3-Tier pension scheme in March
3-Tier pension scheme in March Website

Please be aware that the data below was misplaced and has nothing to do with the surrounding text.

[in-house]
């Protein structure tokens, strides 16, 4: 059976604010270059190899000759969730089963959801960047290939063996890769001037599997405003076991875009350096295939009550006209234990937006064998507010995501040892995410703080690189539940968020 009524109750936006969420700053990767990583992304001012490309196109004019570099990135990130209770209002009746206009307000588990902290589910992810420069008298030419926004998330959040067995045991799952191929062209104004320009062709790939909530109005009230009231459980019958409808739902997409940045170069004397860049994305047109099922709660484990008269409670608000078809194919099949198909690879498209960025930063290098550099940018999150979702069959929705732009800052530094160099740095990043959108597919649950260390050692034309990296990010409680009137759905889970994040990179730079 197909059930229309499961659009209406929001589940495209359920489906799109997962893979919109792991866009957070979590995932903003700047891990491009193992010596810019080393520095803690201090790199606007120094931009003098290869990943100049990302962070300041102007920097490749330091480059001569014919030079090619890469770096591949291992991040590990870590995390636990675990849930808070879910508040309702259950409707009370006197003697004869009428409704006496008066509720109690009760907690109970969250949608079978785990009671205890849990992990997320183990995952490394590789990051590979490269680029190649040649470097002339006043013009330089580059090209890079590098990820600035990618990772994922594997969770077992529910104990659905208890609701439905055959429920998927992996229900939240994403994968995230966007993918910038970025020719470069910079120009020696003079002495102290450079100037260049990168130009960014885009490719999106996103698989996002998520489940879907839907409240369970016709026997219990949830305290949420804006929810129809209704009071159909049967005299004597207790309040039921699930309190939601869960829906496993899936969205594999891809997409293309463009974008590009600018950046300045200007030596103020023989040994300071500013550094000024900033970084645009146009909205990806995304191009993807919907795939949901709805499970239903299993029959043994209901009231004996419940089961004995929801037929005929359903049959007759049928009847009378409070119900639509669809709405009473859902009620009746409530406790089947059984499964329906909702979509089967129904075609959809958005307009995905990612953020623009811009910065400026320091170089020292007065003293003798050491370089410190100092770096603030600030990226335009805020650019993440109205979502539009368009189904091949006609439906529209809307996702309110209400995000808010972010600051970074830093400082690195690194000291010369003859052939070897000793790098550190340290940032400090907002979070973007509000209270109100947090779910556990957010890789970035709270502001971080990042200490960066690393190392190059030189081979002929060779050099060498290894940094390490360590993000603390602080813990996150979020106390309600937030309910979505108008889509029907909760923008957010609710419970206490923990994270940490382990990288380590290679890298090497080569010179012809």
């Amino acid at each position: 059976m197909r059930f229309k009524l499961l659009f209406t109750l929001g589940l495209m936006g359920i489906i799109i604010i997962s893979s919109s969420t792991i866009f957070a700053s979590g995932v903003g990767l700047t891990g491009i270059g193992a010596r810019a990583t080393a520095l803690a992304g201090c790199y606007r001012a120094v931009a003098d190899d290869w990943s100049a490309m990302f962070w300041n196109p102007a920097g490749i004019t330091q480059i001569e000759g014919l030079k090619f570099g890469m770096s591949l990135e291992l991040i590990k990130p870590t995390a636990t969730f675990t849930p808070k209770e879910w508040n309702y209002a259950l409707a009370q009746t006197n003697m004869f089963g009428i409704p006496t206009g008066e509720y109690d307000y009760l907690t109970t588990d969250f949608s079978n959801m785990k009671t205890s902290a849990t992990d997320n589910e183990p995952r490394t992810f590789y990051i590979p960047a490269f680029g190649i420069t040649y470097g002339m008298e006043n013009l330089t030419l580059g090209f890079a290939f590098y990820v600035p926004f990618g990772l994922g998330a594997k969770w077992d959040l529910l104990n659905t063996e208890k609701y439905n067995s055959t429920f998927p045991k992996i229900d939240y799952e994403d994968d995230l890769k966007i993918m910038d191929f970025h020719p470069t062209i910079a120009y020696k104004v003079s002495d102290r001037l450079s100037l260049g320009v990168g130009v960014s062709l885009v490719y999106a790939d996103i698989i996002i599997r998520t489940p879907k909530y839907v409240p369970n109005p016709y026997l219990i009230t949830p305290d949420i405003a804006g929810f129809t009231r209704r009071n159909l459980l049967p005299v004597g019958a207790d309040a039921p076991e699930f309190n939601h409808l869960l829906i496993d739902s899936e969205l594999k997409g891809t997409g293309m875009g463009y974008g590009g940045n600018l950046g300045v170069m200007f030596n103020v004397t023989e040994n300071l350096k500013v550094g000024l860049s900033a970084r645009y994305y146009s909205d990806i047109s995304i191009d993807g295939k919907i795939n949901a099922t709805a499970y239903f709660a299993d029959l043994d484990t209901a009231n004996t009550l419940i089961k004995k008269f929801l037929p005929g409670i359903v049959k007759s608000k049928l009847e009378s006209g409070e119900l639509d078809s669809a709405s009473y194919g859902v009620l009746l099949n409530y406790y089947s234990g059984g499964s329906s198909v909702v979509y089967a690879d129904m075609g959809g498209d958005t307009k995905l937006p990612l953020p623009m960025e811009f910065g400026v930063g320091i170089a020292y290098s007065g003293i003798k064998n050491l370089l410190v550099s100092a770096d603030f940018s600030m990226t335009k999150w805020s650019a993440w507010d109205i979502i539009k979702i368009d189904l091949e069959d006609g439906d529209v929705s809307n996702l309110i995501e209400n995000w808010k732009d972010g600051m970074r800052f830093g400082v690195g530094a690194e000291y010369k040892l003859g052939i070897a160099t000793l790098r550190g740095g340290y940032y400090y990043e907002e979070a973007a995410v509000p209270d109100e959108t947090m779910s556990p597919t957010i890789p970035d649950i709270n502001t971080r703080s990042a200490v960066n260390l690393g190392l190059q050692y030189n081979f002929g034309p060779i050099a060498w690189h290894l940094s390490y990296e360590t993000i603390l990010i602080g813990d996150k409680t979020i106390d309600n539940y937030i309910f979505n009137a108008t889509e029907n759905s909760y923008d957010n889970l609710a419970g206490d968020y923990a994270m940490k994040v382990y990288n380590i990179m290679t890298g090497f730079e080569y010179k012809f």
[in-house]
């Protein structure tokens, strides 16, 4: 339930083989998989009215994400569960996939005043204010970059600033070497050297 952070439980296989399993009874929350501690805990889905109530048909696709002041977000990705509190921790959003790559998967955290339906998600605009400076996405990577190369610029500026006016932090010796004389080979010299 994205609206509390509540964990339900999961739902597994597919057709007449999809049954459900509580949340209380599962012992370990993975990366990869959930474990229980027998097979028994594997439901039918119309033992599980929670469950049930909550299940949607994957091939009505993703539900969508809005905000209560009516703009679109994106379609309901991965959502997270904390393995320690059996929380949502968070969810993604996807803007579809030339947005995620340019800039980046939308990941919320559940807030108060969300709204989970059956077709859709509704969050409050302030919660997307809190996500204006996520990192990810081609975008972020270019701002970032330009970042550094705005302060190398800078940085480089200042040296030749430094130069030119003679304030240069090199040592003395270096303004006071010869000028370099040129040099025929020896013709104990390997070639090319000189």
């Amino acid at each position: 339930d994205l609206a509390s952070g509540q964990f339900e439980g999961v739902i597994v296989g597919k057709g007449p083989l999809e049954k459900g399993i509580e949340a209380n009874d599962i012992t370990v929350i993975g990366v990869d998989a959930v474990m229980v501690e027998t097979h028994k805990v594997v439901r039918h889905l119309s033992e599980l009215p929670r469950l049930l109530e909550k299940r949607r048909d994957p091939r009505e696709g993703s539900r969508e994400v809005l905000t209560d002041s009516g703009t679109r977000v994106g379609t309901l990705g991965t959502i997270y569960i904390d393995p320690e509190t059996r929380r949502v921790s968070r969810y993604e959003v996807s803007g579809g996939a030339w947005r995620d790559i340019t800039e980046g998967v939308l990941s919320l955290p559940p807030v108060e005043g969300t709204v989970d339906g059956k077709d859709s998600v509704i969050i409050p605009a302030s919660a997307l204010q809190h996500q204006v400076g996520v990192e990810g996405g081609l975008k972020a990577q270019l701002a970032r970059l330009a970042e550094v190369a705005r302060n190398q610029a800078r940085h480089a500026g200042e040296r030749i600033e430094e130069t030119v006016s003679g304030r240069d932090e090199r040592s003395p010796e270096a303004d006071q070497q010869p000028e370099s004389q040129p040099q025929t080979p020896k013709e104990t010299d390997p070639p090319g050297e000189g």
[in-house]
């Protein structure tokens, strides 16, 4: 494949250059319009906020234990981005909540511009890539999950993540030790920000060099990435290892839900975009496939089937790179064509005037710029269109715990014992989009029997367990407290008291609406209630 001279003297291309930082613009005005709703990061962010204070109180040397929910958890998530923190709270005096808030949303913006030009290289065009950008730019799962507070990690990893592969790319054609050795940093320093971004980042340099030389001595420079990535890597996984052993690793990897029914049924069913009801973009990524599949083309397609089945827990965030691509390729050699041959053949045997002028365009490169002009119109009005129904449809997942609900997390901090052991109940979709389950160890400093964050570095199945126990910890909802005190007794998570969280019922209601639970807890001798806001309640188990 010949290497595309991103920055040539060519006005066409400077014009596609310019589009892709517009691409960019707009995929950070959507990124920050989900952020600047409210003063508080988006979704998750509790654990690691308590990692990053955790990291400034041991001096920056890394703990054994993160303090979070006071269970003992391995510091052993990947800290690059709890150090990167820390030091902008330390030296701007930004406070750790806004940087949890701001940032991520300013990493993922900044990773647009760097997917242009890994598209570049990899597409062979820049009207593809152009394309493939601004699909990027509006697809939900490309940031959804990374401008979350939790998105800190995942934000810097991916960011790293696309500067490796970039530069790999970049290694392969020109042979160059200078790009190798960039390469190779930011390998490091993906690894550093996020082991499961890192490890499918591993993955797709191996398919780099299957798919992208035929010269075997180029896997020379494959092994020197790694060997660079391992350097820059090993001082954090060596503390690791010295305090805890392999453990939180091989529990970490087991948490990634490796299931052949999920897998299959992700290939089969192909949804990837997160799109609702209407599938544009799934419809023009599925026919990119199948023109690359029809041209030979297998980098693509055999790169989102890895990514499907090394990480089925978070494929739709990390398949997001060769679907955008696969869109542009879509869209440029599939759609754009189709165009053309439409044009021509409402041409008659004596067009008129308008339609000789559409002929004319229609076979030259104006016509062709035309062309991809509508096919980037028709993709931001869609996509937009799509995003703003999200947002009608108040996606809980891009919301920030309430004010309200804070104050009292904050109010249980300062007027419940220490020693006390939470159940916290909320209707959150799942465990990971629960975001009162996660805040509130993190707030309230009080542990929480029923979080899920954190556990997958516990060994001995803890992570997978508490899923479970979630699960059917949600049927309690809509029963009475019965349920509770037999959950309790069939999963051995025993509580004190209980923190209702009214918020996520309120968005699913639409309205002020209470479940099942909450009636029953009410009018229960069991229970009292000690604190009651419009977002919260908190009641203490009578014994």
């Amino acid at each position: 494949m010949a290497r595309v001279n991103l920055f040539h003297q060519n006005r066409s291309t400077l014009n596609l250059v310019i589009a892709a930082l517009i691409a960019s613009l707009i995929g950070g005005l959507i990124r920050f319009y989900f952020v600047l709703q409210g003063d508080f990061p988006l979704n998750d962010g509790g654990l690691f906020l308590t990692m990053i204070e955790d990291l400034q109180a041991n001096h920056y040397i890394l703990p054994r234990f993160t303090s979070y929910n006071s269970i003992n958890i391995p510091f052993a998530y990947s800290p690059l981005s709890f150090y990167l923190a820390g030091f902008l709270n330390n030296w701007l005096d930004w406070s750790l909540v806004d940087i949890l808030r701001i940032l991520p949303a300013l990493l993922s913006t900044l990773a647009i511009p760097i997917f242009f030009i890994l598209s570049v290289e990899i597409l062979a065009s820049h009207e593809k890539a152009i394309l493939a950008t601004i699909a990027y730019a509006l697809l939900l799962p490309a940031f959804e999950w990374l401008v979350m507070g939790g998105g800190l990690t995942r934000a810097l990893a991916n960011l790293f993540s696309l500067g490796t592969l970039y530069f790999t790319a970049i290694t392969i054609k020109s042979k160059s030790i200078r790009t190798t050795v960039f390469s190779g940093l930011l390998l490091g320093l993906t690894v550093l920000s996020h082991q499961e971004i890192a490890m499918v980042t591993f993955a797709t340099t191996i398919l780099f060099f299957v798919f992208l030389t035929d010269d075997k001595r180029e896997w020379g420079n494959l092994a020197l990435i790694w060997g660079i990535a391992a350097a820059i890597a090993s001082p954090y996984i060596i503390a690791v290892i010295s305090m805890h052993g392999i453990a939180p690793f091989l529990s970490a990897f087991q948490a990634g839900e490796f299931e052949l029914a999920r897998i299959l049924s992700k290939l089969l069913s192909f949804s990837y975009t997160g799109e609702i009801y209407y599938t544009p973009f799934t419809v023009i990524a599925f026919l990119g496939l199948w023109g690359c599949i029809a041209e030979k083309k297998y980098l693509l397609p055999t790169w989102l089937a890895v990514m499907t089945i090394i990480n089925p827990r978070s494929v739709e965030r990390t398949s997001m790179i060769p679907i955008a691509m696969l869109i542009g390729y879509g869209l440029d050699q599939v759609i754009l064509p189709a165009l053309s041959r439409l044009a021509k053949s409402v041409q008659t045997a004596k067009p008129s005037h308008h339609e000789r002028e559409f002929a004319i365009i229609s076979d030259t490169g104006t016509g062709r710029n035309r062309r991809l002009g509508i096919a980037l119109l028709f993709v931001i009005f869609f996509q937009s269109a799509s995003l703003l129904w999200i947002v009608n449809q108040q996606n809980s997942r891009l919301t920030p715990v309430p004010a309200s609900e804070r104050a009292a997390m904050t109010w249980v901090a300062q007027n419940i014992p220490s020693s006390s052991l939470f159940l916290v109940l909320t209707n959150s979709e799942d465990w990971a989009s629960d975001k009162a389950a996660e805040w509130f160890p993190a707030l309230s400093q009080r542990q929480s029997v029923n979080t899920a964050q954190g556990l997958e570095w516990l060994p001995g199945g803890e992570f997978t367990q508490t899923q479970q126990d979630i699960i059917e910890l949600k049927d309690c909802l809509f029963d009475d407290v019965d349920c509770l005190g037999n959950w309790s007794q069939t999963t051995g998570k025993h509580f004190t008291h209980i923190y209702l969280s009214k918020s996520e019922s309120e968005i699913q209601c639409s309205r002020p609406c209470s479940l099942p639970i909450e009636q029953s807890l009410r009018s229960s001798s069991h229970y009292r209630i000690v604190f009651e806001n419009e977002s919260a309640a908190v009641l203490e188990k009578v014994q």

A new pensions law which will cater for the creation of a new contributory three-tier pension system to replace the existing parallel pension schemes is expected to come into force by the end of March this year. The proposed three-tier scheme consists of a mandatory basic national social security scheme responsible for monthly pensions only. The second scheme is a mandatory, privately managed occupational or work based scheme to pay lump sums, while the third is a voluntary provident fund and personal pension scheme which can cater for between 80 and 85 per cent of Ghanaian workers in the informal sector and others who want to contribute, in addition to the first two schemes. Ghana is currently operating two major public pension schemes, which are the Pensions Ordinance No. 40 (CAP 30) of 1950 and the Social Security Act (PNDC Law 247) of 1991. Speaking to the Daily Graphic in Accra, the Project Consultant of the Pension Reform Implementation Committee, Mr Daniel Aidoo Mensah, said the National Pension Reform Bill, which could not be passed by the end of 2007, as had been expected, was before Cabinet, awaiting parliamentary deliberations and approval. This is in accordance with the recommendations made by a nine-member Presidential Commission on Pensions led by Mr T.A. Bediako, a retired educationist. The commission, which was appointed by President J.A. Kufuor in July 2004, submitted its final report in March 2006 and its recommendations were approved by a government White Paper issued in July 2006. In October 2006, the President again appointed a Pension Reform Implementation Committee, also headed by Mr Bediako, to implement the recommendations made by the Presidential Commission on Pensions. The committee came out with the National Pension Reform Bill in 2007. Touching on the bill, Mr Mensah said it catered for the establishment of an independent National Pensions Regulatory Authority to regulate, supervise and monitor both public and private pension schemes. He said the authority would also advise the government on overall pension matters in Ghana and approve, regulate, supervise and monitor trustees, pension fund managers, custodians and other institutions relating to pension matters. He said there were provisions under the bill for all workers currently on the Social Security and National Insurance Trust (SSNIT) and who were below 55 years to automatically join the new scheme. He explained that a committee would be set up to review the case of contributors who were above 55 years. Mr Mensah pointed out that the new scheme would be an improvement on the existing Social Security and National Insurance Trust (SSNIT) scheme, as well as the CAP 30. He pointed out that as part of its functions, the committee was currently assisting in the restructuring of SSNIT for it to fit into the new pension scheme to focus on its responsibility of managing the first tier, which involved the basic national social security scheme m.andatory for all formal sector workers. The restructuring of SSNIT, Mr Mensah noted would involve an overhaul of the governance, management and, administrative structure of the trust and also a review of the law governing it. "The new SSNIT will have a board of trustees, instead of a board of directors," he stated. . . Making a point to support his assertion that the proposed scheme would be better than the existing ones, Mr Mensah said the period for one to qualify for pension under the new scheme would be reduced from 20 to 15 contributing years and survivors’ benefit period increased from 12 to 15 years. Under the second-tier, which involved occupational pension scheme, the project consultant said it might allow assignment for a mortgage for a member to acquire a primary residence, adding that when approved, one could use his or her contribution for a mortgage. On the third-tier, Mr Mensah explained that it provided for individuals within the private sector and public sector workers who wanted to make voluntary contributions to enhance their pension benefits beyond the mandatory second-tier scheme and any provident fund scheme sponsored by their employers. He said recommendations had been made to phase out the CAP 30 scheme which was not sustainable, and for that matter there would be no new entrants. He further explained that the bill had made transitional arrangements to enable the Controller and Accountant-General’s Department to continue to pay CAP 30 beneficiaries their benefits, while it lasted, and pointed out that there was an option for public servants presently under that scheme to join the new scheme. Programmes which the committee has lined up for 2008 include public education and training on the new pension law, facilitating the implementation of the new law, particularly the second and third-tier privately-managed schemes and special orientation for ministries, departments and agencies (MDAs) and other statutory bodies on their role in the pension reform. Others include the establishment of administrative structures of the National Pensions Regulatory Authority, the completion of the restructuring of the CAP 30 scheme, continuation of the supervision of the restructuring of SSNIT, among other activities.